As for AMD, just go look at any unbiased benchmarking of those systems - even the so-called 8-core (really only 4) AMD processors can't keep up with lower clock rate and less expensive Intel processors with 4 or even 2 cores.
     
  9. lrhorer

    lrhorer Active Member

    6,924
    0
    Aug 31, 2003
    San...
    That was not part of the question. The question involved overall performance, not performance per core or power consumption. For re-coding (or any application), both power consumption and Performance per $ may be of considerable concern to the user. Performance per core is not.

    Which has minimal impact on recoding.

    What the heck are you talking about? It is Intel that implements virtual cores, not AMD.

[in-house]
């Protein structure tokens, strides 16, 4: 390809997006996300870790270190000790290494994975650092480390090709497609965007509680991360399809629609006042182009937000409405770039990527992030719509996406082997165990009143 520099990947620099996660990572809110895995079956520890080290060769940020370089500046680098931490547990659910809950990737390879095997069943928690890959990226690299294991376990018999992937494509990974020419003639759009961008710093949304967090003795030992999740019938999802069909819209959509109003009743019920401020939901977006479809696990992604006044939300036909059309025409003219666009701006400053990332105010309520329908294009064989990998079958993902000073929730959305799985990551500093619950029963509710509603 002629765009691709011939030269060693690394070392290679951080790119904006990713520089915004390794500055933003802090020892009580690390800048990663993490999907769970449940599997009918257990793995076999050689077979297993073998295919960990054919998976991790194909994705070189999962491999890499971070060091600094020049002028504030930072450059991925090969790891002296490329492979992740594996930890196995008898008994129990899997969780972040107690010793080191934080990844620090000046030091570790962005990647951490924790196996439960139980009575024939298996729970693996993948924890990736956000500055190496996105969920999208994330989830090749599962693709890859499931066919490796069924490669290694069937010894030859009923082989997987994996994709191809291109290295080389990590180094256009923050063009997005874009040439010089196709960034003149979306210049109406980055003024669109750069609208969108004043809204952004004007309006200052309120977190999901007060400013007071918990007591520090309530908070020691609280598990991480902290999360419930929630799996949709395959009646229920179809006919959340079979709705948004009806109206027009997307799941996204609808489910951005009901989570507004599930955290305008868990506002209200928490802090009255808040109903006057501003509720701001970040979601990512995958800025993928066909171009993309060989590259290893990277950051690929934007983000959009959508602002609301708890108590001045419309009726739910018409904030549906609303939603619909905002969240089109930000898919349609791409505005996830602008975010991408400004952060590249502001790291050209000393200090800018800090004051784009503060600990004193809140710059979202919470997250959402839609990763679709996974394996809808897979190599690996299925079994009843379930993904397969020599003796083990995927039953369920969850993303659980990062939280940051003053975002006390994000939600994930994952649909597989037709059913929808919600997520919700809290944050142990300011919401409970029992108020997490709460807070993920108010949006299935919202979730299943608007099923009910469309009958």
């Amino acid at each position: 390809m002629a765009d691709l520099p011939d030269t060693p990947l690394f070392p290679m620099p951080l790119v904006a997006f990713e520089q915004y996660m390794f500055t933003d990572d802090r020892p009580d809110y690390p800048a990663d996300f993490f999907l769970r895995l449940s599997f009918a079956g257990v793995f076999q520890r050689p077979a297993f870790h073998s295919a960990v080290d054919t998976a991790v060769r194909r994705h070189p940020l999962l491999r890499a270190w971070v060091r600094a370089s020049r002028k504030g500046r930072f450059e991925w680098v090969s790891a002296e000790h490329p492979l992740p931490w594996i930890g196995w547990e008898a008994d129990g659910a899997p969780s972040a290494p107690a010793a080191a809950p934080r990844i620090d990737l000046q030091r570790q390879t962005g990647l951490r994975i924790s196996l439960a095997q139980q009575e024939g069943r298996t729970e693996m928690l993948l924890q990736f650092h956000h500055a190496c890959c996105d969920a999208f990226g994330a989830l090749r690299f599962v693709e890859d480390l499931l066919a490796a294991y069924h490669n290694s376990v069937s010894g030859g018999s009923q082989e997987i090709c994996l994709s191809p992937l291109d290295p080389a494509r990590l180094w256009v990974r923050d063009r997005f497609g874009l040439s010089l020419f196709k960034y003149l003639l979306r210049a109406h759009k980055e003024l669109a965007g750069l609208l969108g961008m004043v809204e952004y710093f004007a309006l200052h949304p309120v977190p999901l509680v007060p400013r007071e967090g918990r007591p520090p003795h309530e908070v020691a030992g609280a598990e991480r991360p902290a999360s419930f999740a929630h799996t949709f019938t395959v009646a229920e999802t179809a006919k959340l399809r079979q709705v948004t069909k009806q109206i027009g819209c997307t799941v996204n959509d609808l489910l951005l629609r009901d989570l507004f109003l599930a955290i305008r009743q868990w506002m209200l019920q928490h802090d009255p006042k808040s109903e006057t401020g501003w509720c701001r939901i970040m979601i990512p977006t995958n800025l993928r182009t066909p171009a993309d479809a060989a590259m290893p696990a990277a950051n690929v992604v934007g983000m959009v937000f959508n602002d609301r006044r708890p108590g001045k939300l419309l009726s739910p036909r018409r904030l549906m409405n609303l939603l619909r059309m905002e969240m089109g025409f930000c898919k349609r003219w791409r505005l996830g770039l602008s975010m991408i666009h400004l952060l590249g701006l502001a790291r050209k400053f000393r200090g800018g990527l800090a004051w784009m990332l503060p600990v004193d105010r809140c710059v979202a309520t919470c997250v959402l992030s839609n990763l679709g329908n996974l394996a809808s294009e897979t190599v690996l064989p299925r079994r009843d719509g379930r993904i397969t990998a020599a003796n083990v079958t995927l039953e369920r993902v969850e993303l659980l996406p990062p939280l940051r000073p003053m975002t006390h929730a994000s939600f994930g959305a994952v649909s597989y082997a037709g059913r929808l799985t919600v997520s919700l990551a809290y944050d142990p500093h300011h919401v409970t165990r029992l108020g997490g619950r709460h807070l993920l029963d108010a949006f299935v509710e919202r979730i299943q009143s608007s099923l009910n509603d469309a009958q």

I suggest you go back and look at those reports, again. (I have.) For flat out arithmetic and floating point operations, the AMD processors running a standard clock often essentially match or beat the Intel processors with the same number of cores even when overclocked. Of course, the benchmarks and reviews tend to gloss this over, since as one reviewer put it, "there are few real-world applications that gamers and enthusiasts use that will fully exploit it; in fact, as you can see from many of these benchmarks, even programs designed to spawn multiple threads frequently do not scale their performance well past four cores." Translation: gaming, web browsing, and word processing can't keep even four cores busy, let alone eight. The OP and I, however, are not talking about gaming, web browsing, or word processing. We are talking about coding h.264 video, which will flat out peg as many cores as are available for hours, or even days and weeks on end. Unlike the performance for gaming, which does not scale at all beyond at most 4 cores, video coding can scale directly with the number of cores well past 32 cores. Replace a 2 core CPU with a 6 core CPU of the same family and speed for gaming, and the performance will increase only a modest amount, if at all. Do the same for video coding, and performance will at least triple.